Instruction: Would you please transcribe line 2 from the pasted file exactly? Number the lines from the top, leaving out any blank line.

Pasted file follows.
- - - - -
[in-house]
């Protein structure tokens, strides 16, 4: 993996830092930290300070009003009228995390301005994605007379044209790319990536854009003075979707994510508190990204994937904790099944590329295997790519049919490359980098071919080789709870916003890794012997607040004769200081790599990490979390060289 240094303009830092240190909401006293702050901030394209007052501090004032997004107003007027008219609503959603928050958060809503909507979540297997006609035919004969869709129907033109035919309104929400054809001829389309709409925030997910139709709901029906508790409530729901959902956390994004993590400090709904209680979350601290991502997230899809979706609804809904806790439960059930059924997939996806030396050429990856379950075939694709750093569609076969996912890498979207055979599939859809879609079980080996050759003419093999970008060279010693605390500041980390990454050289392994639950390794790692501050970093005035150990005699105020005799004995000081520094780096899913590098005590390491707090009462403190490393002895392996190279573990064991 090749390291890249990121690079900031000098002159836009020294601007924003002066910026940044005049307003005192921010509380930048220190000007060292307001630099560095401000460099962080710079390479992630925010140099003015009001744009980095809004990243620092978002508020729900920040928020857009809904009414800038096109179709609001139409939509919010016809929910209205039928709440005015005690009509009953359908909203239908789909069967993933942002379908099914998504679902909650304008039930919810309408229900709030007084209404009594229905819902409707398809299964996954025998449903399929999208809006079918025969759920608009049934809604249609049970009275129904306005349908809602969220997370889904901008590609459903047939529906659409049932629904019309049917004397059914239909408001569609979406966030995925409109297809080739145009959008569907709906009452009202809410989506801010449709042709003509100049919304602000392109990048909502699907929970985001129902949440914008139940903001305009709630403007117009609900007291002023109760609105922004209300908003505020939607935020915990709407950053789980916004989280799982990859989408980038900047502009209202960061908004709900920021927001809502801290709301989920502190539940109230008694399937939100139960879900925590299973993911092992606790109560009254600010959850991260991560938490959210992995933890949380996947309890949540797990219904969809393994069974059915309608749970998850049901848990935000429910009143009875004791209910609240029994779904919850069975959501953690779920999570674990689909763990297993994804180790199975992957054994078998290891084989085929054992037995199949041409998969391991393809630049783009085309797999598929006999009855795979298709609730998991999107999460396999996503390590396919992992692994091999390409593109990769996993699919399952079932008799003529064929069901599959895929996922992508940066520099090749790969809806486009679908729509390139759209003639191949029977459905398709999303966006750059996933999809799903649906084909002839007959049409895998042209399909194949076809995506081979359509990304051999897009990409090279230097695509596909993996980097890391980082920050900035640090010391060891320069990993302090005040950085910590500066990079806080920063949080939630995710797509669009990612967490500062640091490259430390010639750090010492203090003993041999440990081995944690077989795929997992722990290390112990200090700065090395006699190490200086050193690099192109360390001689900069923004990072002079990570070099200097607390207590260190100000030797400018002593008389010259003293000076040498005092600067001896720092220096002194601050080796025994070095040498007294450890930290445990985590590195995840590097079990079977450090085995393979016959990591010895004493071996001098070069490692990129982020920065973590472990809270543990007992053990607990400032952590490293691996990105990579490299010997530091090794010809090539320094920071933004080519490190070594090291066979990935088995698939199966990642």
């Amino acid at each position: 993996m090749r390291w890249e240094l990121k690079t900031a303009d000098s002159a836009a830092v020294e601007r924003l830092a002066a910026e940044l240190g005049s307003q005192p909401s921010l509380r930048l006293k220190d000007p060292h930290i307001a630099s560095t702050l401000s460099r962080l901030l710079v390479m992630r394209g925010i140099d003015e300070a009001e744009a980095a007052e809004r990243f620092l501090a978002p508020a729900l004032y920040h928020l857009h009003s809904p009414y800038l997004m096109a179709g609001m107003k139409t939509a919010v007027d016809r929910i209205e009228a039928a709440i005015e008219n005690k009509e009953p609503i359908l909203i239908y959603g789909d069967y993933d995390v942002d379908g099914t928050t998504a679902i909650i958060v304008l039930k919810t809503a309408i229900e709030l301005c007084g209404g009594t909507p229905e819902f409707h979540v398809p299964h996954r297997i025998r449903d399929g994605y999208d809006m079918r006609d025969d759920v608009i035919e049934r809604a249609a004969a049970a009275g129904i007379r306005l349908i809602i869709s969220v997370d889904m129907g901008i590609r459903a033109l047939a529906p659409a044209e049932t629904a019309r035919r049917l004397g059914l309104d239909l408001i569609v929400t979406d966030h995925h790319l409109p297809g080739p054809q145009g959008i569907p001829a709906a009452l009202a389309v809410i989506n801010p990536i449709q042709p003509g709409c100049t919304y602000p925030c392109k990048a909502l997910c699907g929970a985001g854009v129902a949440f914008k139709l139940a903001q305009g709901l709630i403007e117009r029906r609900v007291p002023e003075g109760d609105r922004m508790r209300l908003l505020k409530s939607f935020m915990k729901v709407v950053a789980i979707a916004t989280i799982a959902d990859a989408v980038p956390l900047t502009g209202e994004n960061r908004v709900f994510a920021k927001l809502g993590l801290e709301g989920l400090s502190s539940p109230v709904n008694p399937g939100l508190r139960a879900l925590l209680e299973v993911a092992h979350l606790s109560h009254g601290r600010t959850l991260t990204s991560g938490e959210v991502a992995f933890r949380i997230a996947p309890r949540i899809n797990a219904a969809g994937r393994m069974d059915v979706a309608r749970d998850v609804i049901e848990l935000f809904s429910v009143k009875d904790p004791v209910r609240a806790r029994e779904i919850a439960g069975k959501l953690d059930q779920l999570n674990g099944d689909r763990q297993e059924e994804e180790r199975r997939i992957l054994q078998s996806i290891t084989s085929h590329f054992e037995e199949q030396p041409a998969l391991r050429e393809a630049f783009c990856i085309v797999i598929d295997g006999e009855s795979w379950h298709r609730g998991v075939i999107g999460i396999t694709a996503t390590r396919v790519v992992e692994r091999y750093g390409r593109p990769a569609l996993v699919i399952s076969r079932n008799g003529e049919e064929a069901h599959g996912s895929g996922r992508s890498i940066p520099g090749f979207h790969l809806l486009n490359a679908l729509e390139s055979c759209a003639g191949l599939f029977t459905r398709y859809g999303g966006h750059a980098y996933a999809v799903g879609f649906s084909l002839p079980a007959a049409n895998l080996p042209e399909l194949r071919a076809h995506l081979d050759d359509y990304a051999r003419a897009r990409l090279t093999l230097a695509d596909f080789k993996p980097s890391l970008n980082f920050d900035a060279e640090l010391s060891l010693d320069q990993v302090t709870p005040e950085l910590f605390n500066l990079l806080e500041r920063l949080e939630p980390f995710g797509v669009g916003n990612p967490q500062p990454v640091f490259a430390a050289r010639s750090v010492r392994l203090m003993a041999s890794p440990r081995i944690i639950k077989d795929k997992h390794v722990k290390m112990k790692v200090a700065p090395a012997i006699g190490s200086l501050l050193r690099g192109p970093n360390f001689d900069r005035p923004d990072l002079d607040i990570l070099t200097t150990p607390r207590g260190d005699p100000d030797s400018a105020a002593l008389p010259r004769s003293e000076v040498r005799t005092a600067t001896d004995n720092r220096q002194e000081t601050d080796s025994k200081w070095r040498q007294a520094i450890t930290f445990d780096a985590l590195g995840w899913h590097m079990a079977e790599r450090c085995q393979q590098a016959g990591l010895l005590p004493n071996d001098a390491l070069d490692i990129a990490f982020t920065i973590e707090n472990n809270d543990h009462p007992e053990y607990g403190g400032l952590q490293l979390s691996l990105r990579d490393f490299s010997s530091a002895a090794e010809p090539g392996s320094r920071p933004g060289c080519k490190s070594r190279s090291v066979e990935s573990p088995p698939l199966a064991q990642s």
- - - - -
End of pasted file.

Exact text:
């Protein structure tokens, strides 16, 4: 993996830092930290300070009003009228995390301005994605007379044209790319990536854009003075979707994510508190990204994937904790099944590329295997790519049919490359980098071919080789709870916003890794012997607040004769200081790599990490979390060289 240094303009830092240190909401006293702050901030394209007052501090004032997004107003007027008219609503959603928050958060809503909507979540297997006609035919004969869709129907033109035919309104929400054809001829389309709409925030997910139709709901029906508790409530729901959902956390994004993590400090709904209680979350601290991502997230899809979706609804809904806790439960059930059924997939996806030396050429990856379950075939694709750093569609076969996912890498979207055979599939859809879609079980080996050759003419093999970008060279010693605390500041980390990454050289392994639950390794790692501050970093005035150990005699105020005799004995000081520094780096899913590098005590390491707090009462403190490393002895392996190279573990064991 090749390291890249990121690079900031000098002159836009020294601007924003002066910026940044005049307003005192921010509380930048220190000007060292307001630099560095401000460099962080710079390479992630925010140099003015009001744009980095809004990243620092978002508020729900920040928020857009809904009414800038096109179709609001139409939509919010016809929910209205039928709440005015005690009509009953359908909203239908789909069967993933942002379908099914998504679902909650304008039930919810309408229900709030007084209404009594229905819902409707398809299964996954025998449903399929999208809006079918025969759920608009049934809604249609049970009275129904306005349908809602969220997370889904901008590609459903047939529906659409049932629904019309049917004397059914239909408001569609979406966030995925409109297809080739145009959008569907709906009452009202809410989506801010449709042709003509100049919304602000392109990048909502699907929970985001129902949440914008139940903001305009709630403007117009609900007291002023109760609105922004209300908003505020939607935020915990709407950053789980916004989280799982990859989408980038900047502009209202960061908004709900920021927001809502801290709301989920502190539940109230008694399937939100139960879900925590299973993911092992606790109560009254600010959850991260991560938490959210992995933890949380996947309890949540797990219904969809393994069974059915309608749970998850049901848990935000429910009143009875004791209910609240029994779904919850069975959501953690779920999570674990689909763990297993994804180790199975992957054994078998290891084989085929054992037995199949041409998969391991393809630049783009085309797999598929006999009855795979298709609730998991999107999460396999996503390590396919992992692994091999390409593109990769996993699919399952079932008799003529064929069901599959895929996922992508940066520099090749790969809806486009679908729509390139759209003639191949029977459905398709999303966006750059996933999809799903649906084909002839007959049409895998042209399909194949076809995506081979359509990304051999897009990409090279230097695509596909993996980097890391980082920050900035640090010391060891320069990993302090005040950085910590500066990079806080920063949080939630995710797509669009990612967490500062640091490259430390010639750090010492203090003993041999440990081995944690077989795929997992722990290390112990200090700065090395006699190490200086050193690099192109360390001689900069923004990072002079990570070099200097607390207590260190100000030797400018002593008389010259003293000076040498005092600067001896720092220096002194601050080796025994070095040498007294450890930290445990985590590195995840590097079990079977450090085995393979016959990591010895004493071996001098070069490692990129982020920065973590472990809270543990007992053990607990400032952590490293691996990105990579490299010997530091090794010809090539320094920071933004080519490190070594090291066979990935088995698939199966990642």